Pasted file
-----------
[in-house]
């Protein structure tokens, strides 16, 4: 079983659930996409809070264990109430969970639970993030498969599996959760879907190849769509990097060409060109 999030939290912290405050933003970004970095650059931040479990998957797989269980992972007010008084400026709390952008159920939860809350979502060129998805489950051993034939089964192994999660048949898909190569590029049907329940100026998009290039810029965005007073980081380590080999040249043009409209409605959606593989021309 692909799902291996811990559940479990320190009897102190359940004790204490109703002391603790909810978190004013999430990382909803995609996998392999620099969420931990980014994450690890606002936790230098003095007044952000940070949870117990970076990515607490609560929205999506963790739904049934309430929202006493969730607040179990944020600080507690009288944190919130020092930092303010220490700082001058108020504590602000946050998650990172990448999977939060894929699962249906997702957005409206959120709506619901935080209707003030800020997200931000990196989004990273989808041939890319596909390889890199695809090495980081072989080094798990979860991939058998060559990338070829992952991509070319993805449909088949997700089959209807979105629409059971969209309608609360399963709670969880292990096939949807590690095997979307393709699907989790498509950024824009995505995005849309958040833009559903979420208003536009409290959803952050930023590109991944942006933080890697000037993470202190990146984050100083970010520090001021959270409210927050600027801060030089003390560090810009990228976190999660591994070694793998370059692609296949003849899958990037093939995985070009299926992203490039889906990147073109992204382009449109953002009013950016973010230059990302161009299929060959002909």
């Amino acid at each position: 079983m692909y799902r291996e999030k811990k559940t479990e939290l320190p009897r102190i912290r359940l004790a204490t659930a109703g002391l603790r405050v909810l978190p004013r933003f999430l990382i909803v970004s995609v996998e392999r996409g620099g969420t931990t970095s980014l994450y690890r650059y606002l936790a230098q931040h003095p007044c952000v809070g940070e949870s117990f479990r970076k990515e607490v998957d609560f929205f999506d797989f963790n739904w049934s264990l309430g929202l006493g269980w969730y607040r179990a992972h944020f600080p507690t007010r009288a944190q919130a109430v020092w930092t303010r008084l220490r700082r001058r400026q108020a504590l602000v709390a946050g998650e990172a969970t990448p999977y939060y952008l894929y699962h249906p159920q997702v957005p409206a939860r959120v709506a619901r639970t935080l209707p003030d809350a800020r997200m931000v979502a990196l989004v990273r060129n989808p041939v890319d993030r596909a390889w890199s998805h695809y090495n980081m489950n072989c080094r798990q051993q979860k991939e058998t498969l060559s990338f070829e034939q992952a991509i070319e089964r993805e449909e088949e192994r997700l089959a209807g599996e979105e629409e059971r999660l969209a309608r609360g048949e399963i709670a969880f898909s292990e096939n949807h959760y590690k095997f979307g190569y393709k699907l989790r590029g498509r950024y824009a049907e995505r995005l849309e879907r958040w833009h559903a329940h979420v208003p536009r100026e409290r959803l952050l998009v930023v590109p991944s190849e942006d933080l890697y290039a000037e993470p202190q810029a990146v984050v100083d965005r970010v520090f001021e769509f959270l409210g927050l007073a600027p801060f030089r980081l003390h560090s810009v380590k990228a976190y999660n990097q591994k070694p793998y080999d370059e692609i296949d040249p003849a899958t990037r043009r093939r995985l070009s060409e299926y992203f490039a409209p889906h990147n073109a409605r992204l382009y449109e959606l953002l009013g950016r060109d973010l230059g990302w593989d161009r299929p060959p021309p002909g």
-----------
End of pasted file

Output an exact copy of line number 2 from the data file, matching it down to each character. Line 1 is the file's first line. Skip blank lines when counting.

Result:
């Protein structure tokens, strides 16, 4: 079983659930996409809070264990109430969970639970993030498969599996959760879907190849769509990097060409060109 999030939290912290405050933003970004970095650059931040479990998957797989269980992972007010008084400026709390952008159920939860809350979502060129998805489950051993034939089964192994999660048949898909190569590029049907329940100026998009290039810029965005007073980081380590080999040249043009409209409605959606593989021309 692909799902291996811990559940479990320190009897102190359940004790204490109703002391603790909810978190004013999430990382909803995609996998392999620099969420931990980014994450690890606002936790230098003095007044952000940070949870117990970076990515607490609560929205999506963790739904049934309430929202006493969730607040179990944020600080507690009288944190919130020092930092303010220490700082001058108020504590602000946050998650990172990448999977939060894929699962249906997702957005409206959120709506619901935080209707003030800020997200931000990196989004990273989808041939890319596909390889890199695809090495980081072989080094798990979860991939058998060559990338070829992952991509070319993805449909088949997700089959209807979105629409059971969209309608609360399963709670969880292990096939949807590690095997979307393709699907989790498509950024824009995505995005849309958040833009559903979420208003536009409290959803952050930023590109991944942006933080890697000037993470202190990146984050100083970010520090001021959270409210927050600027801060030089003390560090810009990228976190999660591994070694793998370059692609296949003849899958990037093939995985070009299926992203490039889906990147073109992204382009449109953002009013950016973010230059990302161009299929060959002909």